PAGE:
In 1994 I was in the bowels of an armory in Augusta, standing next to the new governor of Maine, Angus King.

My wife and I were close friends of Mary Herman, Angus’ wife, and we had come in just for the inauguration. It was a happy time.

I looked at King as we walked along a dim corridor toward the crowd waiting in the armory. I glanced over to the man about to become governor and saw a grim look on his face. He should have been smiling at least.

He stopped for a bit before he walked out to the bright lights and he turned around. I was the only one next to him.

“Can you believe this?” he asked, shaking his head in obvious amazement. “Now we get a chance to really do something. To really help people.”

To say I was impressed is a serious understatement. I was a veteran of Wisconsin politics, where amassing power and influence were the coin of the realm. In public, candidates talked about helping people. But in private, the people were often forgotten in the lust to acquire and exert personal influence.

King was a rare bird, indeed. In what should have been a moment of extreme personal pride, his only thought was for what he was now going to be able to actually do for the people of Maine.

He doesn’t know I’m writing this letter, but it helps explain why I think Maine, and the United States, would be better with Angus King as a senator.

David Begel

Milwaukee, Wis.

Reader hopes for justice in Sarah Cherry case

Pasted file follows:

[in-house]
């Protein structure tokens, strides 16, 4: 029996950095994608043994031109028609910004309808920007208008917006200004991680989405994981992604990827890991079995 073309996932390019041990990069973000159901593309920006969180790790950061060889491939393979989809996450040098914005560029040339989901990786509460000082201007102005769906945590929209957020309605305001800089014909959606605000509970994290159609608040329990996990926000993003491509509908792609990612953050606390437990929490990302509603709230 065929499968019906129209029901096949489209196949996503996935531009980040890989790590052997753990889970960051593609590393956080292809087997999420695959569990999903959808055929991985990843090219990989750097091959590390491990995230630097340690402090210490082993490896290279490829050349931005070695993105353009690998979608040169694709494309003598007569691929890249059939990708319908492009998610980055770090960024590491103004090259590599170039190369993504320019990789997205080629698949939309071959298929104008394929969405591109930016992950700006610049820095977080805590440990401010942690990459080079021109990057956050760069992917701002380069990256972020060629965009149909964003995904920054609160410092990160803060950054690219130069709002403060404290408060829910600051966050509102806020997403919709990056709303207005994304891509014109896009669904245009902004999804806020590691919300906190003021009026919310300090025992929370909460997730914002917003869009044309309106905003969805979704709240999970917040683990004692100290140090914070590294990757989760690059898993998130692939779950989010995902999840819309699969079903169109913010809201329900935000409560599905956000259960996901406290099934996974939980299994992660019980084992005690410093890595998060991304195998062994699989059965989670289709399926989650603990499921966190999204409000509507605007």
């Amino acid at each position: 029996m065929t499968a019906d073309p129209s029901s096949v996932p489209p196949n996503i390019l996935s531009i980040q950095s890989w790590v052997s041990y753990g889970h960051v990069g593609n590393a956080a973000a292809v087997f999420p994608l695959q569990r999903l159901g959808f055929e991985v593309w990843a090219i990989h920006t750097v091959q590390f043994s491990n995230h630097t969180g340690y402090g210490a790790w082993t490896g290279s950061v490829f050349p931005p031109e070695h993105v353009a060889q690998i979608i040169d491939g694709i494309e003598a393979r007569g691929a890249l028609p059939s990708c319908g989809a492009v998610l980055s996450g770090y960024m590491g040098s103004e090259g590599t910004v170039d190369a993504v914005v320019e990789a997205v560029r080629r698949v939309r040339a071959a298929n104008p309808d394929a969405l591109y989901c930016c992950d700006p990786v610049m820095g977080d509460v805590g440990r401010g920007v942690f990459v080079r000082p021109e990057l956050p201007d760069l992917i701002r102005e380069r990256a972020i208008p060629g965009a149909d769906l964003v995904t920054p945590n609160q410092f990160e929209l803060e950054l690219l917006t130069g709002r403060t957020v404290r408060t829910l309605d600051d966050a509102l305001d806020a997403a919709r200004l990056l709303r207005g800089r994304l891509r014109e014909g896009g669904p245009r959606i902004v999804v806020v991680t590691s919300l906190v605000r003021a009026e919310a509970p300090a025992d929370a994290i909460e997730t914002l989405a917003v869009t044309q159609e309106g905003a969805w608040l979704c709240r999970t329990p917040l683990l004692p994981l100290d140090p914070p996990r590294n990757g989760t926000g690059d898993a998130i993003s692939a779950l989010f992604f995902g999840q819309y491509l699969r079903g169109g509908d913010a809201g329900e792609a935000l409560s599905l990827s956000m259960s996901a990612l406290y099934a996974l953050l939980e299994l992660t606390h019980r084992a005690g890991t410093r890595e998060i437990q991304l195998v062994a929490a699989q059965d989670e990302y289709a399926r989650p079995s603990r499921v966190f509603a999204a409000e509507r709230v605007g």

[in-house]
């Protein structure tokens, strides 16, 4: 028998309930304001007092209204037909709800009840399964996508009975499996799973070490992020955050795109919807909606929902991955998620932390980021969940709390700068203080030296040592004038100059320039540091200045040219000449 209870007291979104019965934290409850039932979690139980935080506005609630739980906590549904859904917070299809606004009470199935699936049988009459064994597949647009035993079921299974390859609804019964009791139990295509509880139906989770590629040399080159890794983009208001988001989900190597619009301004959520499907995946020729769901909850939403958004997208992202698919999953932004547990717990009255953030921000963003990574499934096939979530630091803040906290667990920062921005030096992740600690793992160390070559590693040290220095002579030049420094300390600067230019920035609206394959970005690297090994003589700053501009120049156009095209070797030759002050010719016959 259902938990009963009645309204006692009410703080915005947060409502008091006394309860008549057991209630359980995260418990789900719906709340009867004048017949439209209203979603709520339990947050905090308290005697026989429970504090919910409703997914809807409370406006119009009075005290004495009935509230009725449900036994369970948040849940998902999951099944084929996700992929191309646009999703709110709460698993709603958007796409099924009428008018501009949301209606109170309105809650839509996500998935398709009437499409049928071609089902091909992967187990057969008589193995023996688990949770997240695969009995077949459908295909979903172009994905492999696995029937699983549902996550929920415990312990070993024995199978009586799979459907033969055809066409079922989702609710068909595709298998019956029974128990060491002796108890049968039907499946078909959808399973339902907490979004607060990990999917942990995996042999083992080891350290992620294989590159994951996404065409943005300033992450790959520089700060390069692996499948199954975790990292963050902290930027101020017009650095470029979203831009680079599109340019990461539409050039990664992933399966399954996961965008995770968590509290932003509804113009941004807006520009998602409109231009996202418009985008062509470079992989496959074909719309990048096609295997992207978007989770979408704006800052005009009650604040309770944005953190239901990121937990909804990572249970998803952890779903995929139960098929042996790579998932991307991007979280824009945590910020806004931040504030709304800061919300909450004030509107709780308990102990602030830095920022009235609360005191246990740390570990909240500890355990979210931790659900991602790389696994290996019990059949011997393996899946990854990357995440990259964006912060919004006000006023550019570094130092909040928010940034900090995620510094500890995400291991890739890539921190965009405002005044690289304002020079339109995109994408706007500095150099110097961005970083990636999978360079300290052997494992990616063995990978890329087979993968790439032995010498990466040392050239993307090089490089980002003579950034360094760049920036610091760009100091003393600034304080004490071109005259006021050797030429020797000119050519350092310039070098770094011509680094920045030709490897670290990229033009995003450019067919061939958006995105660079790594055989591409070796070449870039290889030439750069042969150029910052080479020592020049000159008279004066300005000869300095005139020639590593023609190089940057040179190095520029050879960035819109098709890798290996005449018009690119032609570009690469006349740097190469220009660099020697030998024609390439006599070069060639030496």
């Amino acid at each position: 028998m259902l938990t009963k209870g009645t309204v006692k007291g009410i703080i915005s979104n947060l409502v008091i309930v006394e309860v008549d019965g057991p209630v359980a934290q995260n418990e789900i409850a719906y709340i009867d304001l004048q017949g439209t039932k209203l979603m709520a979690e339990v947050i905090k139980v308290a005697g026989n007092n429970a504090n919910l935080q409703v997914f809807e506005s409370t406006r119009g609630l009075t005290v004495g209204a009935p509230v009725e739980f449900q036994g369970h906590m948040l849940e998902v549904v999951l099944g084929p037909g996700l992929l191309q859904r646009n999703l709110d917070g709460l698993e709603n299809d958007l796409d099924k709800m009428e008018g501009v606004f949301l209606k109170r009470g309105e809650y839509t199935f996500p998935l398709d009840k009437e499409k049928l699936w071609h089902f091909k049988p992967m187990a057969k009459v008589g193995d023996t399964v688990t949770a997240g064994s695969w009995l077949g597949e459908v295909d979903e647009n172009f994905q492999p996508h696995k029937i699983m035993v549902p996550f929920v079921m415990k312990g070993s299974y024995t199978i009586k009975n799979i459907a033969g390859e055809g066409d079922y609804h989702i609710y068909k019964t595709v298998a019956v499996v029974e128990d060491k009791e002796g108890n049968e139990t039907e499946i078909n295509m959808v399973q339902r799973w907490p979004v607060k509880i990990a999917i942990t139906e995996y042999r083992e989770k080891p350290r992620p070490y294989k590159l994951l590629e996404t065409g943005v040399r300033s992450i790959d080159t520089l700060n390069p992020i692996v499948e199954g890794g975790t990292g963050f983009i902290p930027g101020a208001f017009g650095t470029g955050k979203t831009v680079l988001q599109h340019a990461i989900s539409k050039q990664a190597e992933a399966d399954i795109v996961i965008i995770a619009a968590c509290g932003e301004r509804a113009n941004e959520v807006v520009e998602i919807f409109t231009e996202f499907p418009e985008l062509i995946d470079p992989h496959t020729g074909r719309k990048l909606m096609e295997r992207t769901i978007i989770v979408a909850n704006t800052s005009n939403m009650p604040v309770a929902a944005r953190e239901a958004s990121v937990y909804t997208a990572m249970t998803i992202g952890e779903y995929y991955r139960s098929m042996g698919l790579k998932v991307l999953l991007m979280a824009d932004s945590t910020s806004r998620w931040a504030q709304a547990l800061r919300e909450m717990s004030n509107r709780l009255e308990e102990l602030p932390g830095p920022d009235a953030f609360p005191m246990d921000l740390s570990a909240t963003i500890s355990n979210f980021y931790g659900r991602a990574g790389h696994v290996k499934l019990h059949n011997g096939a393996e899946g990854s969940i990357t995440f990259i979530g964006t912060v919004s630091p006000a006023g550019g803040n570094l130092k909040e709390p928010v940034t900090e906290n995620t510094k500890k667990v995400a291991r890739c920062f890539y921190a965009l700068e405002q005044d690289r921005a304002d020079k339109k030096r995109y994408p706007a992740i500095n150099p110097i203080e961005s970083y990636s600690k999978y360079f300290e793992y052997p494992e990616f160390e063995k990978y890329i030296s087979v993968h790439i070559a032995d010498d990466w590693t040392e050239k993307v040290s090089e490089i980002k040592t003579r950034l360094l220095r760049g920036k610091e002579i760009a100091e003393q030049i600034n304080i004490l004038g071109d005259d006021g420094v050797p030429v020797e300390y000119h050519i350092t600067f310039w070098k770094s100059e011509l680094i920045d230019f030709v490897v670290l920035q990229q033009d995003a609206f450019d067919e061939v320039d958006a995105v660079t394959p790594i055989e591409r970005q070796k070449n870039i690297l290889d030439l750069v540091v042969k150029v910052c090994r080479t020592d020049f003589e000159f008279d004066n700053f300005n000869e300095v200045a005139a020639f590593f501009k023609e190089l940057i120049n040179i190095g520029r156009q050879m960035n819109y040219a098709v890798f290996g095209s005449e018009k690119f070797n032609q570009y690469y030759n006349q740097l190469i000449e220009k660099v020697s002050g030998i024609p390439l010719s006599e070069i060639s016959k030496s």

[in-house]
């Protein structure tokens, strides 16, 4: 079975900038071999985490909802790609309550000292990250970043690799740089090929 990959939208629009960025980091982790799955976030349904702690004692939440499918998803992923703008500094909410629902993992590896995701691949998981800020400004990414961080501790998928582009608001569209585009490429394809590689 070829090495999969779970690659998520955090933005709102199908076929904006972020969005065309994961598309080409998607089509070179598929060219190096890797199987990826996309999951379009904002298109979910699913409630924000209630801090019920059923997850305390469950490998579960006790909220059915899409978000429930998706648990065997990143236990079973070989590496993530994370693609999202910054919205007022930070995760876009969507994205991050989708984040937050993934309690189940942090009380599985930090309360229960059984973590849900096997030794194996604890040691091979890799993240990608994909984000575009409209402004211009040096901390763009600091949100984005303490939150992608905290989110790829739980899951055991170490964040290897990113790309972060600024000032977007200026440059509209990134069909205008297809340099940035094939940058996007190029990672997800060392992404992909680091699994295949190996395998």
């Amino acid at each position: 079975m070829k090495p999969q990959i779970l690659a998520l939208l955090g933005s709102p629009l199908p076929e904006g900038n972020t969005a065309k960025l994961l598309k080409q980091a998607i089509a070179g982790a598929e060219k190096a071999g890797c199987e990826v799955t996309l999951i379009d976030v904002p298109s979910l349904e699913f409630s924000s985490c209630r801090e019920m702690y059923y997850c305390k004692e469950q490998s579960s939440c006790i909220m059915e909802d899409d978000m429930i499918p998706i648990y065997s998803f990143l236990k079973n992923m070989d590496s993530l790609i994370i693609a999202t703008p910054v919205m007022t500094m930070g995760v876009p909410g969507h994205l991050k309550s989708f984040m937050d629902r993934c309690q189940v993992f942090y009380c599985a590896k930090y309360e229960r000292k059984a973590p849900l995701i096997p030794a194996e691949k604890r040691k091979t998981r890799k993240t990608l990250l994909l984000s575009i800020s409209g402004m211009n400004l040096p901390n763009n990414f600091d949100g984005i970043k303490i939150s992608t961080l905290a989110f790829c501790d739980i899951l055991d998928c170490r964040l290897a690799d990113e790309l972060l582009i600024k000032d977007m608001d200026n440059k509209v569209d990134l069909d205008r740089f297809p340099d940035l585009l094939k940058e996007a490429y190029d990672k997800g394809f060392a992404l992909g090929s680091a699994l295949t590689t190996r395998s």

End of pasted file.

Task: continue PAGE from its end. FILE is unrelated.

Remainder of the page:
I’m going to begin this letter to the editor by congratulating and thanking Superior Court Justice Carl O. Bradford. It is a positive step when on May 23, Bradford will hear oral arguments in regard to pending DNA evidence in the death of Sarah Cherry.

The congratulations are in order because I want to believe: that this Maine justice during his tenure on the bench has always striven to do right by the law and those suffering an injustice. I have no reason to believe otherwise about this public official.

I do not have the same fuzzy, warm feeling toward others specifically responsible for bringing justice to the victimized and the guilty to justice. It is my belief that even an intelligent, well-intentioned judge can be duped, especially if, during the initial trial, an unscrupulous officer isn’t totally forthcoming.

Is a judge or jury to blame? No. What would be worse yet is if any attorney general in a position to do the right thing these past 24 years chose instead to continue practicing the art of obfuscation. Again, is the judge at fault? I do not think so.

And so, I wish to thank Carl O. Bradford for the May hearing. Many citizens in Maine feel that justice for the little Cherry girl, and for Dennis Dechaine, has fallen short. A great number of folks welcome your presiding a retrial, I am just one of many in favor.

Martin F. Dionne

Sinclair

Couple’s Maine visits are a gamble, but worth the risk

I grew up in Atlantic City, once a nice family resort but now best known as Las Vegas East. The boardwalk of my memories is no longer lined with classic and classy old hotels, but rather glitzy and brassy casinos.

The families that flocked to the beaches and patronized the amusement parks have gone elsewhere in pursuit of innocent pleasures, leaving the ocean and its environs to gamblers who often are unaware of their surroundings other than the lure of card tables, slot machines and wheels of fortune — or misfortune.

I seldom return to Sin City because I have no interest in betting the farm and seeing it disappear in quarter increments. But I am a gambler nonetheless; I gamble on such variables as the weather, where the odds of the perfect combination are about the same as those of a slot machine.